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Trump Dismisses Arguments Against Travel Ban as 'Disgraceful' During Sheriffs Conference

by Erik Ortiz /  / Updated 
President Donald Trump listens during a meeting in the Roosevelt Room of the White House in Washington, D.C., Feb. 7, 2017.Evan Vucci / AP

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President Donald Trump bashed the attorneys and the judges involved in deciding whether his travel-related executive order must be reinstated, calling the arguments "disgraceful" during a speech Wednesday.

Trump's attack comes after a three-judge panel from a San Francisco appeals court grilled Justice Department attorneys over his ban, which prohibits foreigners from seven Muslim-majority nations from entering the United States. During oral arguments Tuesday afternoon, the judges wanted to know whether there's any evidence backing up the Trump administration's claims that national security is at risk because of people from those countries.

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A decision on the fate of Trump's executive order, which remains temporarily suspended by a federal judge in Seattle, could come down this week. Critics have decried it as a "Muslim ban."

"I don’t want to call a court biased, but courts seem to be so political," Trump complained during a joint conference in Washington, D.C., of the Major County Sheriffs' Association and the Major Cities Chiefs Association.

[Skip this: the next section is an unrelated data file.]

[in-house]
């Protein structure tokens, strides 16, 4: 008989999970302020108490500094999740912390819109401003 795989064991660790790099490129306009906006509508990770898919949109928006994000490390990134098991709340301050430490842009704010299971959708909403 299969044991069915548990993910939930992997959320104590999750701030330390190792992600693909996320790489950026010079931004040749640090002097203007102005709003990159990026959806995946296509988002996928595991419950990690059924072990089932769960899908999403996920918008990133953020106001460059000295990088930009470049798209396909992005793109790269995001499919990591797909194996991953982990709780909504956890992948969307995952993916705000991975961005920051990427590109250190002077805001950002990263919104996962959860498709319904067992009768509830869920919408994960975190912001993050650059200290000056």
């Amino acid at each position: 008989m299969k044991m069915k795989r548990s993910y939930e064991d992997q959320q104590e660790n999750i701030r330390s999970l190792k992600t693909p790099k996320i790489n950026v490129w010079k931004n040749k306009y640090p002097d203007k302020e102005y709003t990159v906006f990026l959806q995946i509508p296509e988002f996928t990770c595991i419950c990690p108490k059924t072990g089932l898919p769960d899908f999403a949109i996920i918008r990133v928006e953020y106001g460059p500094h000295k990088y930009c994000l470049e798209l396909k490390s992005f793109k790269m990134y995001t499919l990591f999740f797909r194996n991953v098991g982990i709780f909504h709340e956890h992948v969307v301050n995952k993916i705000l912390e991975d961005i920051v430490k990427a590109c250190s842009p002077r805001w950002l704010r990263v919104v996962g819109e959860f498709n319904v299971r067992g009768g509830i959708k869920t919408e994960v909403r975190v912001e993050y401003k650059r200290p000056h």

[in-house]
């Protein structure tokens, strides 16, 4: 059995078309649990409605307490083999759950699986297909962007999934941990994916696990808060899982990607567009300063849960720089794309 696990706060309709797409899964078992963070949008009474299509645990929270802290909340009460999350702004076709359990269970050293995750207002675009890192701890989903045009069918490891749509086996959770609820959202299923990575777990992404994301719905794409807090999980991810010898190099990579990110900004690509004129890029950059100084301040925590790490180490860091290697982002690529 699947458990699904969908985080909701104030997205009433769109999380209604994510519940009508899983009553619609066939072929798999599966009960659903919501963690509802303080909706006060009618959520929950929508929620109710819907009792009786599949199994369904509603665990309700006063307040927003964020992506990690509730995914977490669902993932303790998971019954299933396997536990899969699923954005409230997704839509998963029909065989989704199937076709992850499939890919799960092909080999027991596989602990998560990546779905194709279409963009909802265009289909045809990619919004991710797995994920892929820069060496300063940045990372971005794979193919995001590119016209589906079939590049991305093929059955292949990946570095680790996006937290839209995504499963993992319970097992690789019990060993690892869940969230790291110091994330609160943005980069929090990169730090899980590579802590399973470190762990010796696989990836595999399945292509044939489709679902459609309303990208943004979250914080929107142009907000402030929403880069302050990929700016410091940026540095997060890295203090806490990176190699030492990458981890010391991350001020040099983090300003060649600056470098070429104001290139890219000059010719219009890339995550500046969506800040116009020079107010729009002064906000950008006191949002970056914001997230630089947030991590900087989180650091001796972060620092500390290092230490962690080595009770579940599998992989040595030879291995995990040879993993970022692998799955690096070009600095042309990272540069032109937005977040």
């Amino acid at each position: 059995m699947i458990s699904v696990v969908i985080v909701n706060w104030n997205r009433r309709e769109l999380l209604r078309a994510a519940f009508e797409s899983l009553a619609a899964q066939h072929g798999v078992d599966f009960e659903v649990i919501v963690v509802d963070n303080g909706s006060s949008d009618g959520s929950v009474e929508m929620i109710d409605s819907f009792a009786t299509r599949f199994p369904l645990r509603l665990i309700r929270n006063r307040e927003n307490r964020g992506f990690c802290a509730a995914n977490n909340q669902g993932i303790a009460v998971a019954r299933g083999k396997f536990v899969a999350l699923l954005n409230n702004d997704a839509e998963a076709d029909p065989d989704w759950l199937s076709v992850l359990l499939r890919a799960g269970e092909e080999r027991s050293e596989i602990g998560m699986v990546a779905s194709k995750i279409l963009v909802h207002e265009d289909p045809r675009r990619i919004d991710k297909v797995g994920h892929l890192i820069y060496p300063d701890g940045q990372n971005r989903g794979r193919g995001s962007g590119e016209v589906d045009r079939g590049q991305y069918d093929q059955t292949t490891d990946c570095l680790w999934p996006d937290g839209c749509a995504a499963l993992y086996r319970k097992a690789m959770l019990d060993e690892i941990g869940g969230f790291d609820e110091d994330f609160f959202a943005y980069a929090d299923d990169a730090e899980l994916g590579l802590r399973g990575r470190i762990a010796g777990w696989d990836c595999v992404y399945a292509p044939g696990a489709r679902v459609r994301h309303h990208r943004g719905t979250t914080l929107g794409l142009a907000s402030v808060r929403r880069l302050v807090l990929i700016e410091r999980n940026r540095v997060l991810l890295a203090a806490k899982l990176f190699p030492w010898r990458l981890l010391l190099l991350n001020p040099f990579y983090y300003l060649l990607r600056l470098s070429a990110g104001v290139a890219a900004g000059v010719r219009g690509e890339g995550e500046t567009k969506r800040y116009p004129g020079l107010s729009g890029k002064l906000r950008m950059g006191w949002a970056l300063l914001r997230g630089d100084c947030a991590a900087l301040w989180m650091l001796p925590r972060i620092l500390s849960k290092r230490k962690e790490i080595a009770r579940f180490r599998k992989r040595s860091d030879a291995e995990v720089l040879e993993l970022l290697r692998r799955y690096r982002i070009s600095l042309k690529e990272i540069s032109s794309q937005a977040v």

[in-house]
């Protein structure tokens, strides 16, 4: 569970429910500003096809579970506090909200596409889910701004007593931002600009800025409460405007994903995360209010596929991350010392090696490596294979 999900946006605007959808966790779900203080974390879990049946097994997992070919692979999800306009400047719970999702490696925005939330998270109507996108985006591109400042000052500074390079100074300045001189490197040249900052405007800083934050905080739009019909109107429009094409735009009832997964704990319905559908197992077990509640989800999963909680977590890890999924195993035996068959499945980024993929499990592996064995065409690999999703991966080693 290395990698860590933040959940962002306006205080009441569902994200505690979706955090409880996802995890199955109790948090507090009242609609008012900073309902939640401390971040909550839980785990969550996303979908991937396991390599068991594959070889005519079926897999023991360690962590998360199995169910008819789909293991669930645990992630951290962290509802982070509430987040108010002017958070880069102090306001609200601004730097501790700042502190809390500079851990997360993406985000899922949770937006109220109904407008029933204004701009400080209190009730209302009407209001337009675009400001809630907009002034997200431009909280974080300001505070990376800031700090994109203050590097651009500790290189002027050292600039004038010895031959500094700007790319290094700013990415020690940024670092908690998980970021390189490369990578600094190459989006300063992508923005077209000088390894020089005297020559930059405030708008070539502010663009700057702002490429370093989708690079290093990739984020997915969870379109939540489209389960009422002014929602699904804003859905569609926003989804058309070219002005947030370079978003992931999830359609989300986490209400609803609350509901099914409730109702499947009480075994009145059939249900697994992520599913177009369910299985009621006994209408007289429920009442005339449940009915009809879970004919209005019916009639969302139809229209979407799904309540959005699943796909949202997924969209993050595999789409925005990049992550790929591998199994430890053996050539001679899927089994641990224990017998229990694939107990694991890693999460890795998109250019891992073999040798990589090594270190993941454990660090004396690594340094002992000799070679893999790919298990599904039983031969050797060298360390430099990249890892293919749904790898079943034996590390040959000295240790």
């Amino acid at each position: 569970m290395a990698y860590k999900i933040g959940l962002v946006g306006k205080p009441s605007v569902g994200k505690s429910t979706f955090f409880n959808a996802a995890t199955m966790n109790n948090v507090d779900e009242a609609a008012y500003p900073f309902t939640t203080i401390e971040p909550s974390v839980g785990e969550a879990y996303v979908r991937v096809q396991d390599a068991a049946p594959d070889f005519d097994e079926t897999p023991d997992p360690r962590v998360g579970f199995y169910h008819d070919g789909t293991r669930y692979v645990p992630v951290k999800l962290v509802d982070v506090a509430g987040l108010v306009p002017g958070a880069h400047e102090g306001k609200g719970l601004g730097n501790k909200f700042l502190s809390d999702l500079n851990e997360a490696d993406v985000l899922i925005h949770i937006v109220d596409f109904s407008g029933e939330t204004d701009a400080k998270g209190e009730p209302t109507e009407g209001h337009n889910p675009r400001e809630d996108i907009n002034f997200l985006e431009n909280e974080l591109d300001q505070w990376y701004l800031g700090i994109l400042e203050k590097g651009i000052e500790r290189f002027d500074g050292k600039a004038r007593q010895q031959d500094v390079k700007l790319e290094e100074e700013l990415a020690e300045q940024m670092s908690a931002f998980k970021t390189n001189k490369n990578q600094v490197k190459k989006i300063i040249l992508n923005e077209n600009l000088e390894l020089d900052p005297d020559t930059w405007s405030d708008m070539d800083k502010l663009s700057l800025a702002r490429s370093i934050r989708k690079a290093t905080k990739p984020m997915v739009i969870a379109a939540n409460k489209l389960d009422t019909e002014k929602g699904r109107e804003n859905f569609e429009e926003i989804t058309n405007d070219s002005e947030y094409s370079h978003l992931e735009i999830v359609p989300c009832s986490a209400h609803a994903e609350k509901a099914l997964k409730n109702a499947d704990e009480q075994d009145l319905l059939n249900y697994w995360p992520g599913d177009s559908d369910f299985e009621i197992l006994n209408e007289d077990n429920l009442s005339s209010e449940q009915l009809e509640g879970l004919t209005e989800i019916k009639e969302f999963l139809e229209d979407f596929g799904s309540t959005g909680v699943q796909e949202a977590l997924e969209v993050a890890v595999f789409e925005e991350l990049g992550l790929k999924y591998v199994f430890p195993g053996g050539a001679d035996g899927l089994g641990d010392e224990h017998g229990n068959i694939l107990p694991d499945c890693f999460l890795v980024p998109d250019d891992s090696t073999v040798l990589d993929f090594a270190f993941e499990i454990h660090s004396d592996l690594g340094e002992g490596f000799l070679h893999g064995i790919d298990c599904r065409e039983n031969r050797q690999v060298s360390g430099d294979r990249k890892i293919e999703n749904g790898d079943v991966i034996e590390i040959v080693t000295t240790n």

"I listened to a bunch of stuff last night that was disgraceful," he added. "It was disgraceful."

The president in an earlier tweet Wednesday already blamed "politics" in the event the judges don't rule in his favor.

Trump defended his executive order by reading a section from the Immigration and Nationality Act, which says the president "may by proclamation" suspend certain immigrants from entering the U.S. if it "would be detrimental to the [nation's] interests."

"A bad high school student would understand this," Trump told the conference room of law enforcement officials. "Anybody would understand this."

Another section of the law, however, does not allow people applying for a visa to be discriminated against based on "race, sex, nationality, place of birth, or place of residence" — which is at the heart of the argument against Trump's executive order. It bans immigration from Iran, Iraq, Libya, Somalia, Sudan, Syria and Yemen.

The president on Wednesday didn't demur on other divisive issues that have marked the first two and a half weeks of his presidency, including how to tamp down violent crime in urban cities.

He again pointed to Chicago, where he has said he would "send in the feds" to address the high murder rate.

"In Chicago, more than 4,000 people were shot last year alone, and the rate so far this year has been even higher," he said.

The Chicago Tribune reported that 4,367 people were shot in the Midwest's largest city in 2016. Shootings were up slightly this January over January 2016, and total murders increased to 51 — one more than in the same period last year, according to Chicago police.

Trump, who touted himself as the "law and order" president, also slipped in his promise of building a wall along the southern border with Mexico to stall crime and illegal immigration.

"Believe me, the wall is getting designed right now," he said to applause. "A lot of people say, 'Oh, Trump is only kidding with the wall.' We will have a wall and it will be a great wall."

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